You know how your parents tell you how difficult it was to get to school when they were kids. Now, when you are a few decades older you will be able to tell baby lawyers that you actually had to arrange for plastic disks to be gotten to you, and then returned, and they will vacantly gaze at you as a true relic of the dark ages.
(When I was a law clerk, the word processor they had me use was bigger than a kitchen stove, and to start, the screen would roll up the CRT to look like a sheet of paper, so as not to frighten the legal secretaries who were the initial users of these monsters. Personal computers weren't used in the office, and email was extremely rare. There was no Westlaw or LexisNexis or anything like them in the office. Worker's comp cases could be tried. Treble damages and attorneys' fees were mandatory in deceptive trade practice act cases. And practically all the statutory hedges against plaintiffs' getting their actual damages hadn't been built yet. The Health Care Liability Act was just getting started.)

Saturday, January 21, 2017

Former Assistant Attorney General Appointed to Empty Dallas State Appeals Court Seat

Jason Boatwright, a former assistant attorney general who worked closely with Governor Greg Abbott when Abbott was Texas Attorney General, has been named to Dallas's state Fifth Supreme Judicial District Court of Appeals. He replaces David Lewis who resigned in lieu of discipline for alcoholism and other mental health problems. Boatwright was chair of the opinions committee of the AG's office. Texas officials may ask the Attorney General to give legal opinions relating to issues in their work (Since AGs are not judges, they may give advisory opinions,) These opinions do not have force of law as published opinions of a court, but (1) they can be gotten much faster than an appeals court opinion, and (2) it gives legal cover to the requester; it may turn out that a court finds an AG opinion wrong, but following that opinion will innoculate the requester from an accusation of bad faith or criminal intent.

Boatwright's professional history is mostly out of Austin, but he's been practicing a few years in Dallas.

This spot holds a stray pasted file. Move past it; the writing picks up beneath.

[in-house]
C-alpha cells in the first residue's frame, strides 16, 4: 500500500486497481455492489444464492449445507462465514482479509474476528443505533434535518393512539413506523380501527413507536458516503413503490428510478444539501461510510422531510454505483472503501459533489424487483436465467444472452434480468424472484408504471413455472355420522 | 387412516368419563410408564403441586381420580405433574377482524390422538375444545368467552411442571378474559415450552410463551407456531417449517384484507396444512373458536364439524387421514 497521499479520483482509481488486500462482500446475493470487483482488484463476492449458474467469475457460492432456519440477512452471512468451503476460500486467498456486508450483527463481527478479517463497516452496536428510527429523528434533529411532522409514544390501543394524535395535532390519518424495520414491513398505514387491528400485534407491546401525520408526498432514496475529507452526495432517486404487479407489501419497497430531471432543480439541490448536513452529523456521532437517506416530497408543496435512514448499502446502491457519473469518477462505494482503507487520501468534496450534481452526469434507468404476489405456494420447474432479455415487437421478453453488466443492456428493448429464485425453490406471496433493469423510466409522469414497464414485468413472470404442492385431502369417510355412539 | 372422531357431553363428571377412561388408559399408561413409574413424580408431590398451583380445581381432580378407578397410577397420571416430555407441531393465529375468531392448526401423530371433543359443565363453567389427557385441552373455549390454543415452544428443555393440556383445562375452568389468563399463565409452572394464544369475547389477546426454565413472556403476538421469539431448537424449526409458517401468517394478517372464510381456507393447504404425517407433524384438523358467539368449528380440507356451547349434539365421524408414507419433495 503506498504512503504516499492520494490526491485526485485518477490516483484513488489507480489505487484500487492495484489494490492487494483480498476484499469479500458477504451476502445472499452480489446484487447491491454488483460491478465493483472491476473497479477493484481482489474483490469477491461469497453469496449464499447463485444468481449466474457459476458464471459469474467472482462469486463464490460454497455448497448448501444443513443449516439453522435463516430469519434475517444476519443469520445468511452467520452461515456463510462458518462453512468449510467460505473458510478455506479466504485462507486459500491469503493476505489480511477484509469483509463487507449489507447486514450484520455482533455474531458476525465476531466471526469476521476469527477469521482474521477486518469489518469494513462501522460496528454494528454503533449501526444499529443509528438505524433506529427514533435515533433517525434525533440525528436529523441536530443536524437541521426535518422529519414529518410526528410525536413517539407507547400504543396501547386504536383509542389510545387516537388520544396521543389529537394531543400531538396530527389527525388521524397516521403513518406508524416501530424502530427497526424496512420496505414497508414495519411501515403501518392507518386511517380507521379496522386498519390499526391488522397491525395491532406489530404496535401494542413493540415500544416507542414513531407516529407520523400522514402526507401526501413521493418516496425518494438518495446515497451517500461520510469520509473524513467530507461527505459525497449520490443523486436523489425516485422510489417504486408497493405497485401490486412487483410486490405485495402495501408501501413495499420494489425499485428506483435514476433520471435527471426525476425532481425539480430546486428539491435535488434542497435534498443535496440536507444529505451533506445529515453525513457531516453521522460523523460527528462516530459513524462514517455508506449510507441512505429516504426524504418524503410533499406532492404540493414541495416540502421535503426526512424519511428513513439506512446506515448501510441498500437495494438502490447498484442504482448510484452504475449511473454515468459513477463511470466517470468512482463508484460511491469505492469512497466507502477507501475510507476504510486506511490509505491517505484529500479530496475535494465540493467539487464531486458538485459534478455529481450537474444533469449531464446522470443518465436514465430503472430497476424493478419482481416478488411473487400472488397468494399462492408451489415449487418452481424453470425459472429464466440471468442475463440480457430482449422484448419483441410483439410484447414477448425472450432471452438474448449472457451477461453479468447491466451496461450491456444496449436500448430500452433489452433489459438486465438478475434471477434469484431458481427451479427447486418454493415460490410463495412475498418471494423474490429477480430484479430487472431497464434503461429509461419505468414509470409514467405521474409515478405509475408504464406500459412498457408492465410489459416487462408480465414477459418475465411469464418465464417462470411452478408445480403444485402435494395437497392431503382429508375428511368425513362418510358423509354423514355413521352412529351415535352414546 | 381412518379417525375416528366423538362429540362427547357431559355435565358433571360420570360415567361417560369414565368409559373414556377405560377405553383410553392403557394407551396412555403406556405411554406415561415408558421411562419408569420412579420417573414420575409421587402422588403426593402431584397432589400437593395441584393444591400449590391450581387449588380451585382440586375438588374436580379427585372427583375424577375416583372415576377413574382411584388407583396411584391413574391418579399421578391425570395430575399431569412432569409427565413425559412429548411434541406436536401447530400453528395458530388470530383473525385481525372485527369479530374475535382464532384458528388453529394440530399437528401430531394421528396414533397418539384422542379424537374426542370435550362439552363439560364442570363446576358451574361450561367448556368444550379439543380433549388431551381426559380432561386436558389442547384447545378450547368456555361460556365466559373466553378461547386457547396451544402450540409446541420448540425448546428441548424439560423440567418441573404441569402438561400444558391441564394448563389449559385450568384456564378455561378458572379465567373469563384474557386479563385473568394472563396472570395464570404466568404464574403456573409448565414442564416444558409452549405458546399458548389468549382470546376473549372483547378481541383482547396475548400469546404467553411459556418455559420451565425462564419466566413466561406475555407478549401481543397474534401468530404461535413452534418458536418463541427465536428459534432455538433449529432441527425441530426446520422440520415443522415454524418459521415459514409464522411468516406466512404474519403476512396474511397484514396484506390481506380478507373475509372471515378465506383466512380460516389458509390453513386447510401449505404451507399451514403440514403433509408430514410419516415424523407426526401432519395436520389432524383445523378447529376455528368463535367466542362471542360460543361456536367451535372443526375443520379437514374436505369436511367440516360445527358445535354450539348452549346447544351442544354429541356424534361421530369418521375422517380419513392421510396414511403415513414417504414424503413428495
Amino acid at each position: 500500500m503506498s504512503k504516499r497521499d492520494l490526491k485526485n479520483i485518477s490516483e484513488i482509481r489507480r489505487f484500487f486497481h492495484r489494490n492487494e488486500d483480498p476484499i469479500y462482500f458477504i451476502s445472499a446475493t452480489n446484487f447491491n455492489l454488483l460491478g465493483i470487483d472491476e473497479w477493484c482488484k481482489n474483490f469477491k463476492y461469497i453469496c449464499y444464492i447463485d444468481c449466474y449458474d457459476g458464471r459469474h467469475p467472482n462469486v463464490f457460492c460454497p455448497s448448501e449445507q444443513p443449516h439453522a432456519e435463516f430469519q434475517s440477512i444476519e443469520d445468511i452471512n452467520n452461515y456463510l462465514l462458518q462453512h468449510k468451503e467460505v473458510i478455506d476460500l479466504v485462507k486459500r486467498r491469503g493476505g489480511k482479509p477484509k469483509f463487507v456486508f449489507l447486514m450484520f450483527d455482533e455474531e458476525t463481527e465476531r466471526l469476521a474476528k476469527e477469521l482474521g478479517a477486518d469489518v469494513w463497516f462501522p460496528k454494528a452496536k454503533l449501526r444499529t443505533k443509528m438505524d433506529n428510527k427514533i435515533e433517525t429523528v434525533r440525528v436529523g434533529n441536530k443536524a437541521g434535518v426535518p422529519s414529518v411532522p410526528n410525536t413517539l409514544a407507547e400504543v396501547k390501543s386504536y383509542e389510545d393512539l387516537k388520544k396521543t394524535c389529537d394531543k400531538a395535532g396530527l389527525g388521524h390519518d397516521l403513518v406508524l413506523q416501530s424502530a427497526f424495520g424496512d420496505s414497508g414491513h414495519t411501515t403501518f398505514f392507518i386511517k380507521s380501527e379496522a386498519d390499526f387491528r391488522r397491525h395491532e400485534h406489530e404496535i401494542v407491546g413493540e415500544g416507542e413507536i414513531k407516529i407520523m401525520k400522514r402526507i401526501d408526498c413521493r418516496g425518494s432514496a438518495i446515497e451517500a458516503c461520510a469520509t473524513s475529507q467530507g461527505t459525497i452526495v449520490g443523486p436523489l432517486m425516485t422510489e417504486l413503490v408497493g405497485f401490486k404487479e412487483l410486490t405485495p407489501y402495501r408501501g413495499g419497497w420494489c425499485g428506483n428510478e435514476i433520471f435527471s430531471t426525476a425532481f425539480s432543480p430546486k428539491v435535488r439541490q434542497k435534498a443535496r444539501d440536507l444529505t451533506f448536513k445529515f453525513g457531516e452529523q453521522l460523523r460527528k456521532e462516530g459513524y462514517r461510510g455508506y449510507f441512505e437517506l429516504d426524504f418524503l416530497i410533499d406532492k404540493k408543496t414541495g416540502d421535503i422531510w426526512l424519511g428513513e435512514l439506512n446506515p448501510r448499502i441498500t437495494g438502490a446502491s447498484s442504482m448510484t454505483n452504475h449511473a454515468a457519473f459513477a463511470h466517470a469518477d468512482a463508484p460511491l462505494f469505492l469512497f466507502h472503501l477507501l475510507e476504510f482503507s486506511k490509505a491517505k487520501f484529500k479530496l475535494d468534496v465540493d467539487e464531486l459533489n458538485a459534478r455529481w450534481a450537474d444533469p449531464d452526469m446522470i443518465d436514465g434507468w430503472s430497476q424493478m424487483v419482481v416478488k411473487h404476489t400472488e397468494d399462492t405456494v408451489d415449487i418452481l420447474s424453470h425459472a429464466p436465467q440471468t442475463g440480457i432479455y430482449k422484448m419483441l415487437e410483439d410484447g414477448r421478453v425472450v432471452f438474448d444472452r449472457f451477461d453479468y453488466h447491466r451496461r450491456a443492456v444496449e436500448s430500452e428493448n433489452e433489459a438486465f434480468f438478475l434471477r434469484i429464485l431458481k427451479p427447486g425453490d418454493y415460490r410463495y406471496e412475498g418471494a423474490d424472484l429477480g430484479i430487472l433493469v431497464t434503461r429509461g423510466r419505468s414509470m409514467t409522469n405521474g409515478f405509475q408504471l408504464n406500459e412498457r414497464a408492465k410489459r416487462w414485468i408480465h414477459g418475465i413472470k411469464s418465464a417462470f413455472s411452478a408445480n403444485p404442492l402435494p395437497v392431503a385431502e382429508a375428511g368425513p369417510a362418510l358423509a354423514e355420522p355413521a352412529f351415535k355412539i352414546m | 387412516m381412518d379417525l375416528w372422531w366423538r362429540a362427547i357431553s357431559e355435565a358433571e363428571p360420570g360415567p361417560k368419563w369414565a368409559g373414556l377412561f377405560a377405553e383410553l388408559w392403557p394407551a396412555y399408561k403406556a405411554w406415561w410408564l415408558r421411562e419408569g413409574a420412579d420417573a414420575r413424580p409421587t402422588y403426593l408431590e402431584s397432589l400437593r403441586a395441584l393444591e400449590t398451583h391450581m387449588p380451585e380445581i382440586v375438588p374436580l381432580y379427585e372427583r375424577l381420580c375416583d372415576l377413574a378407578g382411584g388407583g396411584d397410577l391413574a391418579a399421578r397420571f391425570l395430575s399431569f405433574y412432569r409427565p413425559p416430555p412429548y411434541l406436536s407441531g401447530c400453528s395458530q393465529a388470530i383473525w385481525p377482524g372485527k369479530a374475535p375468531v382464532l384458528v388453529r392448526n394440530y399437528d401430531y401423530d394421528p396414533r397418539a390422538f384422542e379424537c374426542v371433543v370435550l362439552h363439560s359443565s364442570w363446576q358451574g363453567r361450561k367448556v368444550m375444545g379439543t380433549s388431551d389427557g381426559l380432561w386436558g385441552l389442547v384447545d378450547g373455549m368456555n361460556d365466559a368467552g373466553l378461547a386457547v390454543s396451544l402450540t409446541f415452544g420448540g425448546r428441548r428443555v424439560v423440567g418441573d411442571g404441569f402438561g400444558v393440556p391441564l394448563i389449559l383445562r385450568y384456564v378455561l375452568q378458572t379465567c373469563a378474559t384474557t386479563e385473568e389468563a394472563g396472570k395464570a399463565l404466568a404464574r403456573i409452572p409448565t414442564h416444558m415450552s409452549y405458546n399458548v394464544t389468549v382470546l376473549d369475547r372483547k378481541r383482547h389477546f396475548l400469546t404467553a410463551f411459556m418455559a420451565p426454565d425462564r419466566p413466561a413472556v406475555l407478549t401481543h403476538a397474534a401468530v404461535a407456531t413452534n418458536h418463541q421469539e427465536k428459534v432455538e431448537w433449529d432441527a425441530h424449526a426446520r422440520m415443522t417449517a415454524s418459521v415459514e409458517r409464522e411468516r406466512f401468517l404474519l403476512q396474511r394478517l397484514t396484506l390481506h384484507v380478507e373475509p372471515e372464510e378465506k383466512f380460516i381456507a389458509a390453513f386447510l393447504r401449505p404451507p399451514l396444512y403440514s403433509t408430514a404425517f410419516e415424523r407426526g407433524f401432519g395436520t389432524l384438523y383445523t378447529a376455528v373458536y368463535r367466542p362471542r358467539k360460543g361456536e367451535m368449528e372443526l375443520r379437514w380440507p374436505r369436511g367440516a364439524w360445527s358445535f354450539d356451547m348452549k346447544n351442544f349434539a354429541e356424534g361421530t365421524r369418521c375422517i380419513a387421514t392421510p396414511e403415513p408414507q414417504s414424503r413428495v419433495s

Wednesday, January 4, 2017

How should Texas Constitution, Article I, Section 11b Be Read with Federal Due Process Standard?

Ex parte Heath Shires, No. 02-16-00348-CR, (Dec. 29, 2016), a ruling on a pre-trial writ of habeas corpus by Fort Worth's Second Court of Appeals, seems to me to be a good candidate to get to the Court of Criminal Appeals. The appellate panel is all-female: Justice Lee Ann Dauphinot, Justice Lee Gabriel, and Justice Bonnie Sudderth. Justice Sudderth writes the majority opinion. Justice Dauphinot dissented.
Shires is indicted on four sex offenses against a minor October 14, 2014. Two of his bail conditions are that he is not supposed to drink alcohol nor is he supposed to commit another offense. He is arrested for felony DWI September 4, 2016. Two of his bond conditions are that he is not supposed to drink alcohol and that he is not supposed to drive any vehicle that does not have an alcohol interlock. On September 6, 2016, State says Shires's bond for the four earlier offenses is too low. 
There was a hearing on raising the bond amount on the old charges Sept. 6, 2016. the parties stipulated that Shires had violated the bond conditions, but Shires argued that his bond should not be revoked, but that an alcohol monitor should have been attached to him. He also argued that Tex. Const. art. I, sec 11b, violated the 14th amendment of the U.S. Constitution. The trial court rejected the challenge and allowed the hearing on it to make a record for the habeas writ. 
Shires challenges sec 11b's federal constitutionality as applied to him. The majority rejects Shires's claim that federal precedent required that every trial court to apply a clear and convincing evidence standard, nor requires each trial court to consider
if additional bond conditions may adequately assure the safety of the community
or the victim. 
Justice Dauphinot submitted that 11b had to be applied in light of the federal due process standard, and that the appeals court should have reversed and remanded to the trial court with instructions as to what federal due process precisely required (She appeared to me, to think that Shires, at least in part, had the right idea.
The State has the burden of proving the allegations of its motion. The trial
court must be convinced by the evidence that the State has borne its burden.
The issue is not whether some appellate court can, by speculation and reading
between the lines, cobble together enough possibilities to support the State’s
allegations and to support a determination that the detainee must not be released
under any conditions because no conditions exist that will reasonably protect the
public. The record must reflect evidence from which the trial court can make the
legally mandated determinations, and the trial court must actually make the

necessary determinations.

Justice Dauphinot aged out of her position at the end of 2016 and has had to retire. I can't really imagine her getting that old; she always seemed to me to be younger in spirit than people many years her junior. For what it's worth, I liked her and am going to miss her.